In her post "Slowing down, again, more," Nimue Brown writes "T Thorn Coyle explores the importance of desire, of following the calling of your soul."  That's what I loved about going on the walk today.  I was following the calling of my soul.  I saw things that called to me, so I drew closer to them.

She goes on to say, "I’m so used to pushing my body to exhaustion and beyond."  Yes, that's what I have to do every single day.  I can't live if I don't.  For my survival I depend on income from a job that demands more energy than I have, so I have to keep pushing myself past exhaustion.

And then I go home, and I have to prepare food and wash dishes and get groceries and do laundry and pay bills.  My body says no, but I have to do it.

So that's what my life is every day.  Pushing  my body.

When I get to follow the call of my soul, those are rare and precious moments.

A walk

I went on a walk today.  When I go out in nature, I get caught up in it.  No more thinking of goals and to do lists.  I see a pond down a hill.  I want to get close to it.  The hill is slippery with snow.  I follow the draw of the pond, and make my slippery way down.

Water from cascades down the hill, into the pond.

Where the water enters, there's a circle of water in the pond.  Surrounding that circle of water, the pond is ice and snow.

The warmth of spring is beginning to melt the ice.  Will the warmth of spring thaw me too, thaw all the bitterness, hurt, and hopelessness?

I remember coming to this place 12 years ago with friends.  It was a time in my life when I was thriving.  That was a high point in my life.  Things started to go downhill a few months after that day.  They kept going downhill.  The lowest point was 7 years ago.  Since then, I've been trying to put my life back together.  It doesn't fall into place with ease.

But some things can't be forced.  If I don't have health, if I don't have friends, so be it.  Sometimes I just have to keep walking with what I've got.

I've come here with other people other times since that day 12 years ago.  Twice last year I came here with someone.  One time, I frolicked on the playground with my sister.  I love it when someone will go on the swings with me.  The other time, my friend scaled a tree to bring back a sprig of alder catkins.  That's how I know that those trees beside the water with the catkins are alder.

I've been here with people, and I've been here alone, and I love it both ways.  I don't like going on walks with people who make too much noise and don't see what is around them, but I like going with people who let nature be a part of the conversation.

What I love about being out here is the timelessness, the way the rest of my life slips away.  I think it's no more than a mile from my home, and yet, I'm a world away.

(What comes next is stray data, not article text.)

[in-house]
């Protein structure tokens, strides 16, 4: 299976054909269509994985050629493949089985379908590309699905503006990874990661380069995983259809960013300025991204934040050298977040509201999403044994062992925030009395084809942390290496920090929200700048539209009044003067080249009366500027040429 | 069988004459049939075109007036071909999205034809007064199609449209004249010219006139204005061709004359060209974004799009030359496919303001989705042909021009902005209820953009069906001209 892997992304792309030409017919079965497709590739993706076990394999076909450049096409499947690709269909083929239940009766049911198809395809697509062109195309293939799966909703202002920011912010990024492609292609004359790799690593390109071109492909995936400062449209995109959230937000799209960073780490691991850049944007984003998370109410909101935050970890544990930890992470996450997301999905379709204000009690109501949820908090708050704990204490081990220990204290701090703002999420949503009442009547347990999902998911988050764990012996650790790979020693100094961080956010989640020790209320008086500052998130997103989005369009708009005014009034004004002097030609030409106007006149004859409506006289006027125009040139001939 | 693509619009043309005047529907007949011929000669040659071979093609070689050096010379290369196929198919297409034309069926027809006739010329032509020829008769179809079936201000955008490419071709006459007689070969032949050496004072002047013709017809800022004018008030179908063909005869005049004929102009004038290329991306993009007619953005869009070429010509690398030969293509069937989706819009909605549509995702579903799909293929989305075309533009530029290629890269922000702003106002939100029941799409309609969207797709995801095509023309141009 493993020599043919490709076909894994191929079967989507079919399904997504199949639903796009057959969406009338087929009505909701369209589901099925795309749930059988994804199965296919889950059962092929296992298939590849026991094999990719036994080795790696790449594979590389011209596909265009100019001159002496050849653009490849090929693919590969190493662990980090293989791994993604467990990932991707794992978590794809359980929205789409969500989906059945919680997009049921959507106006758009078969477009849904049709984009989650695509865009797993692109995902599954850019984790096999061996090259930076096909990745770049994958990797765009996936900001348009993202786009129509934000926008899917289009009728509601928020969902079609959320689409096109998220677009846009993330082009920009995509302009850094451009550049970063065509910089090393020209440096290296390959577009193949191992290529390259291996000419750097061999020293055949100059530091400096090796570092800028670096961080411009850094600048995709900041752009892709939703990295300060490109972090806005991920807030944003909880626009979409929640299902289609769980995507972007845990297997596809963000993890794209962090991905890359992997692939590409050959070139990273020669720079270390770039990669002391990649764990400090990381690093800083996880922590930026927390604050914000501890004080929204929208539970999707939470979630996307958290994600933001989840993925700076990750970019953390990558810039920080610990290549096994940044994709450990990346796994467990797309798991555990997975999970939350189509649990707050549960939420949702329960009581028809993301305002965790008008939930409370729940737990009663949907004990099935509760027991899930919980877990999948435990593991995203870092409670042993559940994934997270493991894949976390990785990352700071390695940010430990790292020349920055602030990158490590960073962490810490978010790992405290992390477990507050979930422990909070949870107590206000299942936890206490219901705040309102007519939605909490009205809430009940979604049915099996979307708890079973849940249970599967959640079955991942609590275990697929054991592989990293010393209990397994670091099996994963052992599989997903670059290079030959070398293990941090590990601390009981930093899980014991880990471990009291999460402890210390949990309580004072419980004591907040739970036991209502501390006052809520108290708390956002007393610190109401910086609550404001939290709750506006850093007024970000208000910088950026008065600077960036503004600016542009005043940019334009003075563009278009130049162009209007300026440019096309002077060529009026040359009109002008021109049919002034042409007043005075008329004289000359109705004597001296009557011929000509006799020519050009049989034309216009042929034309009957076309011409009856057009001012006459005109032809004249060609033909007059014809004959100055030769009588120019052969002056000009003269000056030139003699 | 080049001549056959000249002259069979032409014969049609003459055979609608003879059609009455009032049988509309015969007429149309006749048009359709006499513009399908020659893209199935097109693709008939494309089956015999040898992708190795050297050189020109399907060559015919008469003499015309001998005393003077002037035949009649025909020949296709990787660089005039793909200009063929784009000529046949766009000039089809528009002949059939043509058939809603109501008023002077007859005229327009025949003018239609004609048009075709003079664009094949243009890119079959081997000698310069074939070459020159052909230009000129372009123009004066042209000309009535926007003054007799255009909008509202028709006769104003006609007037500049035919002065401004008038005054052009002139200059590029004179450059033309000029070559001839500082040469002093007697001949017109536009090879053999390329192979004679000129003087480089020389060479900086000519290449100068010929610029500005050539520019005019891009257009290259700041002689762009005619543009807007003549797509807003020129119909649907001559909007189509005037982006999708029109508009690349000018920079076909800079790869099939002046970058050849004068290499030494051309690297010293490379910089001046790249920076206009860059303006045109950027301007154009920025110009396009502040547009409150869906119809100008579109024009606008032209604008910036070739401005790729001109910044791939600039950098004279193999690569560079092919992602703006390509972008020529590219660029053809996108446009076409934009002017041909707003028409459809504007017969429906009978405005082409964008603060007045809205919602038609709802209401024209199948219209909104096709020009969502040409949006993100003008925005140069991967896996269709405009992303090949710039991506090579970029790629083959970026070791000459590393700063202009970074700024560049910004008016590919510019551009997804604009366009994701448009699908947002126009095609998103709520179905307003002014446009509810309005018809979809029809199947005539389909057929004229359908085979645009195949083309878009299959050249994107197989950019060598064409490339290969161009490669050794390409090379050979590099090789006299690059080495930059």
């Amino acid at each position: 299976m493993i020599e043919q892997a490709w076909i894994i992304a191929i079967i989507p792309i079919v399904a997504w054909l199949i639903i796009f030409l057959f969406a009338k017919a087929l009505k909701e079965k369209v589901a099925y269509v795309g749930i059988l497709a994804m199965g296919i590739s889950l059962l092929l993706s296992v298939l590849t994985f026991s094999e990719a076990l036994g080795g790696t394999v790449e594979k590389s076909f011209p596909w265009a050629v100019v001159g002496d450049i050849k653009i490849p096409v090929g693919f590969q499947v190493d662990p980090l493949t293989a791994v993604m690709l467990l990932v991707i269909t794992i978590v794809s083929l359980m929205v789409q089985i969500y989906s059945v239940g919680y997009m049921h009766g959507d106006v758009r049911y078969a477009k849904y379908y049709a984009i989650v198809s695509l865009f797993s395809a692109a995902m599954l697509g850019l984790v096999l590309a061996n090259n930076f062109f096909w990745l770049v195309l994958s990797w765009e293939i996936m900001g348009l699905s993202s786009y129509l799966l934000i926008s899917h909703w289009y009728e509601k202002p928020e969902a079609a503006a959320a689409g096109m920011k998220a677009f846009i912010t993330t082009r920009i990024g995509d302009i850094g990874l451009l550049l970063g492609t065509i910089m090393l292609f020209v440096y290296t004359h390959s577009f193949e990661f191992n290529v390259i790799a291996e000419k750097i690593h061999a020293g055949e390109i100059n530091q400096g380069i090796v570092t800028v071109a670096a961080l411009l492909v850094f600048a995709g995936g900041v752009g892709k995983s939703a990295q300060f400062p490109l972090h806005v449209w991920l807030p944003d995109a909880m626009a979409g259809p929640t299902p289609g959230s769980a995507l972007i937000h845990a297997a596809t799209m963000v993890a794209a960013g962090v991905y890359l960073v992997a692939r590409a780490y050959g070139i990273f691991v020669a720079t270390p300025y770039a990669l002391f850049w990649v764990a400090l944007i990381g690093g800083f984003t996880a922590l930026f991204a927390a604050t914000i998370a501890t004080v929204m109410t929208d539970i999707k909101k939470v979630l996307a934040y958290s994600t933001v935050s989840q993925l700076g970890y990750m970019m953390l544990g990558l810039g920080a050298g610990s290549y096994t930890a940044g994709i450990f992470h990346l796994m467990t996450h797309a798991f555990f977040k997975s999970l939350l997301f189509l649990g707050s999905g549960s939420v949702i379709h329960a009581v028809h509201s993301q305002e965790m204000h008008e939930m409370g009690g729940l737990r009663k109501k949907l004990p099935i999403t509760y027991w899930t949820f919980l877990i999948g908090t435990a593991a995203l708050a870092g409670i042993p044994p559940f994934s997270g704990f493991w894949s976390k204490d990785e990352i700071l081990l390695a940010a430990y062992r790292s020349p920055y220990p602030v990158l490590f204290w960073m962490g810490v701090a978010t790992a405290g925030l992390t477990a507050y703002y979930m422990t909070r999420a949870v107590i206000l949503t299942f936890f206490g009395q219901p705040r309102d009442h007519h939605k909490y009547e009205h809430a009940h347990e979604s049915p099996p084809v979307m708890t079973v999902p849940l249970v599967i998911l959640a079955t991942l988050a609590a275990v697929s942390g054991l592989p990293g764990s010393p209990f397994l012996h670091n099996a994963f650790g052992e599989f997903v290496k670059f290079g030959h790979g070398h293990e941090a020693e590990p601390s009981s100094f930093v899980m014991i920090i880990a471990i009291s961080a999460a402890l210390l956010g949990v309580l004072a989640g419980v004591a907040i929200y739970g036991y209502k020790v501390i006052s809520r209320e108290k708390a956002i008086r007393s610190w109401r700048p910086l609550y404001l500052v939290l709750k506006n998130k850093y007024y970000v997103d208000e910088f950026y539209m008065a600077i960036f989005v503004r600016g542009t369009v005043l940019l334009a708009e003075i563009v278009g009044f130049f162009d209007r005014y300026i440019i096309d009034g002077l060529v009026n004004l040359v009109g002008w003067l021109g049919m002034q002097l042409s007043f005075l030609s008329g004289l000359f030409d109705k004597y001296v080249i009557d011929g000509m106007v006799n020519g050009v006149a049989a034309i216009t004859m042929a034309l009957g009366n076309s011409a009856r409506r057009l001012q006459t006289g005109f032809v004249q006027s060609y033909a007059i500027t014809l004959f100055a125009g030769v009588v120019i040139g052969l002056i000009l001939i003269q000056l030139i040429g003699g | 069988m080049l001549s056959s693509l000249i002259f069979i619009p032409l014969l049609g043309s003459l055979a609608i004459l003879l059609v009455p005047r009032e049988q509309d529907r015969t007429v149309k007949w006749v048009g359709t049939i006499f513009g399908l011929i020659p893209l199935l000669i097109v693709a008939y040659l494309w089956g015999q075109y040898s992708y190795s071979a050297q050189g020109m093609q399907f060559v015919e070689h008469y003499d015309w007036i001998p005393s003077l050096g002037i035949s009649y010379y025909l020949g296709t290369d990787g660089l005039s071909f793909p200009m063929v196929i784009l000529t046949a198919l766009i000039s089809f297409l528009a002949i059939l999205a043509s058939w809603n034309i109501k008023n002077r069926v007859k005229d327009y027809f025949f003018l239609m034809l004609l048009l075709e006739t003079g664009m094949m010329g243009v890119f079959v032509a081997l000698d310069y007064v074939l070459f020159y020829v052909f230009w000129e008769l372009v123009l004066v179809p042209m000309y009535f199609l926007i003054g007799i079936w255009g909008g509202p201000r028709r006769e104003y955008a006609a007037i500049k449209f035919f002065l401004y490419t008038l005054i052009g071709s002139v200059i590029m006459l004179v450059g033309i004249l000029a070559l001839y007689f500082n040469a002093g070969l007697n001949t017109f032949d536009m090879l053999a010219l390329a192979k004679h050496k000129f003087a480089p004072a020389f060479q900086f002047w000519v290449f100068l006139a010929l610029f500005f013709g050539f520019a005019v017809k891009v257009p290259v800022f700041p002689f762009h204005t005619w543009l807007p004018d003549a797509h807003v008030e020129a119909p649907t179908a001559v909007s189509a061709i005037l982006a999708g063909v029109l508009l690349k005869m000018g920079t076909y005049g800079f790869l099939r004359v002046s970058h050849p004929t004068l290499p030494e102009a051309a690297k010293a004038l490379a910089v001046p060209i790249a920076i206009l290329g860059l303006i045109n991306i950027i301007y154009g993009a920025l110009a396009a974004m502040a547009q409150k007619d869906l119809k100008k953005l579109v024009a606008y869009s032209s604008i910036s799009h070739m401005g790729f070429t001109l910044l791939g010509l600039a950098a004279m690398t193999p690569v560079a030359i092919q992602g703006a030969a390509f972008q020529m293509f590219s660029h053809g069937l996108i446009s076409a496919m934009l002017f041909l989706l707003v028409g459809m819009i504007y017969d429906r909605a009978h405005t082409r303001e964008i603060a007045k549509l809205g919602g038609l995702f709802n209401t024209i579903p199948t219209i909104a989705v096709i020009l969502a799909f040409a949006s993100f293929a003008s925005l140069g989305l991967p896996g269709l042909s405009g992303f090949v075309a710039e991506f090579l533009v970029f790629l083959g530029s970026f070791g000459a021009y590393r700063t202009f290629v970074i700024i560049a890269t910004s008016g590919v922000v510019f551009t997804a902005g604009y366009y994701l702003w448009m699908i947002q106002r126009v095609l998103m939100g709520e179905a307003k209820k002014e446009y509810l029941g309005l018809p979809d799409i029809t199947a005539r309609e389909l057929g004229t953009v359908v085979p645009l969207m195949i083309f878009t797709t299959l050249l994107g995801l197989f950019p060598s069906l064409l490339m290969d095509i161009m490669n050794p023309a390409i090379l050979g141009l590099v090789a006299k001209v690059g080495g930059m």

Look, that stump looks like a head with wild hair growing out of it.

I start to make my way back.  I'm still out in nature, but consciousness of the world I'm going to return to floods back, and I fill with sadness.

I'm heading back now, set on my goal.  But then my attention is caught.  A flash of color.  In the grayness of March, there's a splash of red.  Once again, nature draws me in.  I follow the pull, drawing closer to the splash of color, slithering down the slope to the edge of the water.

Now I'm practically back to civilization, walking on a paved path, and suddenly I realize that I can see the world in a puddle on the pavement.

Wednesday, March 6, 2013

Dream about dancing

I had a dream about dancing.  First, someone was teaching me the dance.  It was similar to a waltz in the way that you hold your partner, and in having three counts.  The difference was that there's a way of crossing one foot over the other on one of the counts.

In the lesson in the dream, first we learned it side to side: three counts to the right, then three counts to the left to get back to the starting point.  Then three counts to the left, then three counts to the right to get back to the starting point.

Then we learned it front and back: three counts forward, three counts backward to the starting point.  Then three counts backward, and three counts forward to the starting point.

Then we learned it as a turn: three counts to make a circle.  That is, the woman makes a circle going under the arms, while the man does not turn, same as many dances I've done in my waking life.

This lesson was taught on something sort of like an air mattress, an inflatable surface.  It was bigger than an air mattress though.  It was maybe three or four feet tall, six feet wide, and 10 feet long.  I don't know -- I can't estimate such things when I'm awake, let alone when I'm asleep.  Also, this giant air mattress type thing was invisible, so it kind of appeared as if we were dancing on the air.  Not as good as it sounds because it could be hard to tell exactly where to step.

So the lesson went well and I learned the dance.  Then I was no longer on the air mattress, and doing the dance rather than learning it.  I had a wonderful partner.  Then we were no longer dancing.  He was trying to seduce me, and I was happy.  Then I learned that he was under some sort of curse such that if he did not succeed in seducing me, he would become stupid -- lose his intelligence.  It was like the intelligence he had was not part of him, it was just added on as part of this curse thing he was under.  Then I was no longer interested in the seduction.

Then I woke up.  As I lay there drowsily trying to re-create the dream, I was thinking through the choreography.  I was thinking that the place in the dance with the crossed feet should be on the second count.  But that was just what made most sense when I was awake.  Step right foot out to side.  Cross left foot in front of right.  Step right foot out to the side.

But I don't think it was like that when I was asleep.  I think the crossed foot was on the first count when going to the side, and on the third count when I was doing the turn.

My conclusion from the dream: I need to dance more. Once a week is not enough.